When I meet other “old” photographers, we start talking about the good old days after a while. We had cameras with a single shot only, manual focus, no auto exposure, maximum 400 ASA films (which is equivalent to 400 ISO) that we could push to 800 ASA, maximum. Pushing to 800 ASA was only possible with black and white films, of course. After 36 exposures we had to insert a new film. Back in the late 1970s sports photography was really hard. I shot Basketball Bundesliga games. I used about three films per match and went home with one or two good pictures. Moreover, when I look at those pictures today, they are all very soft. Given todays standards, I would just press the delete button.


Tiana DOCKERY (Viteos NUC #7) during the warm up for the quarter final between Viteos NUC and VC Kanti Schaffhausen; VOLLEYBALL NLA PLAYOFFS 2018 QUARTER FINAL am 24 March, 2018 in Neuchatel (Halle des Sports de la Riveraine), Schweiz, Photo Credit: Ulf Schiller

So, let’s be clear: Today my pictures are better! But still, I think my claim is true: better gear made me a worse photographerExamples?

  • I was more patient. In a basketball match, I pre-focused on, say, the position where the power forward typically shot. Why pre-focus? Because I had no autofocus. After pre-focusing, I had to wait. Guess, what didn’t happen? The guy did a lot of things, except shooting from the “typical” position.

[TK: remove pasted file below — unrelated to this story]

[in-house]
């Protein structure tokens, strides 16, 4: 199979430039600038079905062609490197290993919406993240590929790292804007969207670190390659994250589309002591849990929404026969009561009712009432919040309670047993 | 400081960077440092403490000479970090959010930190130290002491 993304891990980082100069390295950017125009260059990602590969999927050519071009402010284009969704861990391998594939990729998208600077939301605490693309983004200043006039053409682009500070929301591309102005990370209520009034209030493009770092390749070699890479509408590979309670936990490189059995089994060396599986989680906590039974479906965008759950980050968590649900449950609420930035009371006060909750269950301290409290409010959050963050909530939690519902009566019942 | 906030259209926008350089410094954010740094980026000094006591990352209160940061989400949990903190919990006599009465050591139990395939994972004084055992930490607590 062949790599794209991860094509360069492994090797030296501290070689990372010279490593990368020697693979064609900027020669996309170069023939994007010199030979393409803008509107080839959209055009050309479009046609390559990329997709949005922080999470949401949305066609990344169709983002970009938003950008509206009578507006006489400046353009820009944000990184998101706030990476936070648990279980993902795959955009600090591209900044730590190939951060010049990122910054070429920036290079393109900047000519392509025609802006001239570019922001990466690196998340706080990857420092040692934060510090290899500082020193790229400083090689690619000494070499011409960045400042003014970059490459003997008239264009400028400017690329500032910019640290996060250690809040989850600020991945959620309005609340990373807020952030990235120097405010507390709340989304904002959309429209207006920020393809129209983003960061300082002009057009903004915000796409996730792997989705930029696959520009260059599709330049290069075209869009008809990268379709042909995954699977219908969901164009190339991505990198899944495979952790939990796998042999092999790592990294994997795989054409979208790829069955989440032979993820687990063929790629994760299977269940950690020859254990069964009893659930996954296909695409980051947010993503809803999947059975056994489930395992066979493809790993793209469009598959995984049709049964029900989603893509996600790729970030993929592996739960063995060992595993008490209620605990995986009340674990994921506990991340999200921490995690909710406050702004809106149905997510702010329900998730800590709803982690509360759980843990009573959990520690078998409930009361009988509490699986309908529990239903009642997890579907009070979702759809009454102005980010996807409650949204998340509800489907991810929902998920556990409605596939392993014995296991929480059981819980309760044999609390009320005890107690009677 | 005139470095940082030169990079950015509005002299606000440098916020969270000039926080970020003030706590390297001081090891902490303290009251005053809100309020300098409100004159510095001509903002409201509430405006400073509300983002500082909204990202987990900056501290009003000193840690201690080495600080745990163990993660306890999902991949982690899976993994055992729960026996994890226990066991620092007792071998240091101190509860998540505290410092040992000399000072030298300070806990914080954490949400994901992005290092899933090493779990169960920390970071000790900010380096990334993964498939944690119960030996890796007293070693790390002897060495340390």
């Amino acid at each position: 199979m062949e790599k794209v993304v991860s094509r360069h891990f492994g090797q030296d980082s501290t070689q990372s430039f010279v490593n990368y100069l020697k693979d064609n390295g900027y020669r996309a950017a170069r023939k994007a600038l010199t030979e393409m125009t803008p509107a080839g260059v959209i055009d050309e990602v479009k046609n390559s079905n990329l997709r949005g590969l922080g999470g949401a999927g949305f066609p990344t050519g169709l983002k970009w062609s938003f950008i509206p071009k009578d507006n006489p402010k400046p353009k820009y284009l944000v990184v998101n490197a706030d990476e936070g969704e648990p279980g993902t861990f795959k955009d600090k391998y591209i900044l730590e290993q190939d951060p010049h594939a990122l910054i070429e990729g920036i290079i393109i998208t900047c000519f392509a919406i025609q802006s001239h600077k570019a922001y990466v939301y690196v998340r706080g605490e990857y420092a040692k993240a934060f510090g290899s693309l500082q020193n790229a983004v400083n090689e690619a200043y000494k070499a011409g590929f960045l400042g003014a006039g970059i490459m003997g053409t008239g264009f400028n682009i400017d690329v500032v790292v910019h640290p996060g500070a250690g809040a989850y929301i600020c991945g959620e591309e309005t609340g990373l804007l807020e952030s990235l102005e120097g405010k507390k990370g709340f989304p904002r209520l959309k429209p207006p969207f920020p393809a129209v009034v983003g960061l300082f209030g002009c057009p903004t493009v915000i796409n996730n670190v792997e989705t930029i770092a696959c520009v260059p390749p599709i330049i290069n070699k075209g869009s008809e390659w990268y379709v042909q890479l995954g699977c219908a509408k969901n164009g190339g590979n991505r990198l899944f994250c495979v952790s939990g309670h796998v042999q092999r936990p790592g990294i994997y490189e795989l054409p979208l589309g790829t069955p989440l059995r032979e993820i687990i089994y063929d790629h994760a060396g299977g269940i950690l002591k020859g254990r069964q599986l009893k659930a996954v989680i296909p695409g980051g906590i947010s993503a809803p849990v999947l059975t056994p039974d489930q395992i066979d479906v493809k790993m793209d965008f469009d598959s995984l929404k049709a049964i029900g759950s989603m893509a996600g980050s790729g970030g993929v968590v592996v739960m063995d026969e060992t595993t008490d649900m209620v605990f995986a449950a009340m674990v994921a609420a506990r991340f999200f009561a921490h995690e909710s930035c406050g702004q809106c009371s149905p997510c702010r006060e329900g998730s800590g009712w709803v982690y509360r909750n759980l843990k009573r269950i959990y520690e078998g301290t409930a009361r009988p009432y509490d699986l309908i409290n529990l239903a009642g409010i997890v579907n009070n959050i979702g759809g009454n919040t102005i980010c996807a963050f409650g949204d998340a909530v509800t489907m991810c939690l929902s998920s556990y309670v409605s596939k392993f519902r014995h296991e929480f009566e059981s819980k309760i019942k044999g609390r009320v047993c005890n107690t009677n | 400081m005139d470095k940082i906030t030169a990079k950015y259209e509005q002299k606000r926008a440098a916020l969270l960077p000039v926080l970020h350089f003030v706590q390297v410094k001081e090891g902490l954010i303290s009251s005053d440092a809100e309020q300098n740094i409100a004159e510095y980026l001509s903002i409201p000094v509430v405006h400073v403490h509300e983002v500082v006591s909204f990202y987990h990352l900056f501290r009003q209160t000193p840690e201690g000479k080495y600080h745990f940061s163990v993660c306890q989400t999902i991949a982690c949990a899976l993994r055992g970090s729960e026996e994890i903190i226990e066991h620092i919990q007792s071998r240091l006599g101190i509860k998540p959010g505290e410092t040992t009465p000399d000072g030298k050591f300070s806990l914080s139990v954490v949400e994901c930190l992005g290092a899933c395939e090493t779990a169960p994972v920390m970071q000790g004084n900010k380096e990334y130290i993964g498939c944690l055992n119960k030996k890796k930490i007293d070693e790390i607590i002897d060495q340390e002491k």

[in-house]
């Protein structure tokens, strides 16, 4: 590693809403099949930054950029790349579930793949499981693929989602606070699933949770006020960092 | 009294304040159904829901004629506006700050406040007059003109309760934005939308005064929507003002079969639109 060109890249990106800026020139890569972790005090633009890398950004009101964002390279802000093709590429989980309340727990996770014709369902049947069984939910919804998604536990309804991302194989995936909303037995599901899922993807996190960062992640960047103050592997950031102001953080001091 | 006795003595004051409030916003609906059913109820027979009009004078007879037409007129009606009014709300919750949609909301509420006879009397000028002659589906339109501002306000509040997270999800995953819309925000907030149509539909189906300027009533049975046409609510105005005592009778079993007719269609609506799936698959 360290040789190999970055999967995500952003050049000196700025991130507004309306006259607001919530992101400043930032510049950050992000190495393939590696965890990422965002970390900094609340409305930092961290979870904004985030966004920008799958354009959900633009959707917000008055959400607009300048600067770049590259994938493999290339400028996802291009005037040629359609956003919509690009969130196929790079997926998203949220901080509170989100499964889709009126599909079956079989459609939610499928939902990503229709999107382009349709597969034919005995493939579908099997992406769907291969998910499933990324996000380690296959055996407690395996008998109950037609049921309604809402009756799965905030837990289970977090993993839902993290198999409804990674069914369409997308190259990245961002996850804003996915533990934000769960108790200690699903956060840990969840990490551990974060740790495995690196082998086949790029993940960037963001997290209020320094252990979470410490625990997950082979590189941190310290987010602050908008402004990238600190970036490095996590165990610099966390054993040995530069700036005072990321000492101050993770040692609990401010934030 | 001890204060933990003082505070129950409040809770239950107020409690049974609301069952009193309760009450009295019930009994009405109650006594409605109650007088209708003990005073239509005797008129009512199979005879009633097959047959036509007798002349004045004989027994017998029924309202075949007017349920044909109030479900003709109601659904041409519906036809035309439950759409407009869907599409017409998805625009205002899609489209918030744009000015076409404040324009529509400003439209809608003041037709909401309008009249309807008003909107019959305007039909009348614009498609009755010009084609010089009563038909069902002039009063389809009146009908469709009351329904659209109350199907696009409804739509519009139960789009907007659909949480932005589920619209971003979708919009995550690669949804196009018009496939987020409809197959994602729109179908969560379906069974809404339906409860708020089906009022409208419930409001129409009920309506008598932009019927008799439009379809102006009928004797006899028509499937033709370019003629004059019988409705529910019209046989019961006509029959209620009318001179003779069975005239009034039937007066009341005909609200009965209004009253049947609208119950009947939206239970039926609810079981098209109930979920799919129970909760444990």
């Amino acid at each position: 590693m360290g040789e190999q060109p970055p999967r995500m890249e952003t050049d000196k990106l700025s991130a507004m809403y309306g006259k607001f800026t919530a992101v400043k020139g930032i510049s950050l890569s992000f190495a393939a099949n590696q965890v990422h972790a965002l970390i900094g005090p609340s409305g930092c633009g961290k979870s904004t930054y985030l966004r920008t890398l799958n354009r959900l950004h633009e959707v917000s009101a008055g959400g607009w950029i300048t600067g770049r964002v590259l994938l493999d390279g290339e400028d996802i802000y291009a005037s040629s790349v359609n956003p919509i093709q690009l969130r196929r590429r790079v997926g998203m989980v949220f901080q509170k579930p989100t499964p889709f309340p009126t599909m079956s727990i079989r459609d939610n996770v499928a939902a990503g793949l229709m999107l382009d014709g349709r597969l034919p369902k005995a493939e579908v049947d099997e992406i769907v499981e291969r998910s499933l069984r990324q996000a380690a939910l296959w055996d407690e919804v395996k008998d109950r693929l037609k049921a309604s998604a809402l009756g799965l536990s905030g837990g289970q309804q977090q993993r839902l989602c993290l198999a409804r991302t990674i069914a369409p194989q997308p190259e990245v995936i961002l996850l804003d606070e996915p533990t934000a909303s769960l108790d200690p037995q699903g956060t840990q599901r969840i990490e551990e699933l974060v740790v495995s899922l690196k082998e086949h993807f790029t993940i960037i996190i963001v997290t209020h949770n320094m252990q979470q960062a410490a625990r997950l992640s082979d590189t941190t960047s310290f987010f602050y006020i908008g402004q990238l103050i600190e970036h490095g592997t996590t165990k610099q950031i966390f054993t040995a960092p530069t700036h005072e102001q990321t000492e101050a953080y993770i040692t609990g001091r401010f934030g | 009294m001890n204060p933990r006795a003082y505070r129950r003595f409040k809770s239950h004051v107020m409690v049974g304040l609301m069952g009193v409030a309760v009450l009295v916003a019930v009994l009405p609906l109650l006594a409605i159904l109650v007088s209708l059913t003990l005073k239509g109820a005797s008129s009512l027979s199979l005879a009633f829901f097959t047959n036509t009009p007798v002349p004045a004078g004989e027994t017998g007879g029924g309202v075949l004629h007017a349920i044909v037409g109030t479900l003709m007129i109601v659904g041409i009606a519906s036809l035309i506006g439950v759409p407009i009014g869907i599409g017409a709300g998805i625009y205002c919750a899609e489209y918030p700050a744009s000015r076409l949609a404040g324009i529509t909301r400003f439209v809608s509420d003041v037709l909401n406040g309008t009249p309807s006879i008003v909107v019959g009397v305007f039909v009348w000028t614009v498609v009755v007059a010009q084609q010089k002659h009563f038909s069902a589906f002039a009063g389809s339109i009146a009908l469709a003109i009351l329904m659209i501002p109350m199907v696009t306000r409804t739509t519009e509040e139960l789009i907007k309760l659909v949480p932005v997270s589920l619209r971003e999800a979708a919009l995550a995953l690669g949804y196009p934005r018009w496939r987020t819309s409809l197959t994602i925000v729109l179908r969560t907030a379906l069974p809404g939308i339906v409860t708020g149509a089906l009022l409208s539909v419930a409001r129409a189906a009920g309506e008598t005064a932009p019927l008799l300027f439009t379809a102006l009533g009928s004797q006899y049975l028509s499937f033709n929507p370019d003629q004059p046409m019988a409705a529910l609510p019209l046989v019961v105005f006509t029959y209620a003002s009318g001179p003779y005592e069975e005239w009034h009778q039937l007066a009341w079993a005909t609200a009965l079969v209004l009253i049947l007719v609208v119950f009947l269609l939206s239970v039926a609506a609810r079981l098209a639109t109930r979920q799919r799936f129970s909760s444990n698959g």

• I was more concentrated. Today my camera is like a machine gun. Back then, I had only one shot. Then I had to re-wind manually. So while I can shoot up to 14 frames/sec today, I had to press the shutter exactly at the peak of the action. Recently, I remembered this when I was at a cross run. I set the camera deliberately to the one-shot mode and tried to capture the strides exactly at the point where the back leg was in maximum stretch. I needed a few attempts, but it worked after a while. The advantage: nearly every picture was perfect whereas with the high-speed mode, I mostly have “almost perfect” pictures, shortly before or shortly after the ideal phase.

Langenthal cross run 2015: single shot, fill-in flash

  • I cared about the background. Today, I have super lenses. My 400mm F2.8 has 140mm aperture. With such a glas, background is just irrelevant. It vanishes in the bokeh anyway. Back then, this was entirely different. So I was constantly looking for positions with good background. This was often in conflict with the lighting, though. I shot many bad photos, just because I could not solve this problem.

Cyrille Thièry at the Berner Rundfahrt 2016 – 135mm F2 (the cars in the background vanish in the bokeh)

  • I was more selective. Today I often press the shutter although I know that I shouldn’t. The consequence are tons of mediocre pictures that get deleted immediately when I look at the results. Back then, I had 36 pictures on one film roll. I didn’t want to waste them, so I was much more cautious when it came to pressing the button. Again, this is related to the fact that I am less concentrated than I was back then.

So why do I care? Because I come back home with tons of junk. This stresses my shutter counter and my time budget. My aim for the next year is to remember the skills from the “good” old days (they weren’t exactly good), be more concentrated, shoot less, without missing the good pictures.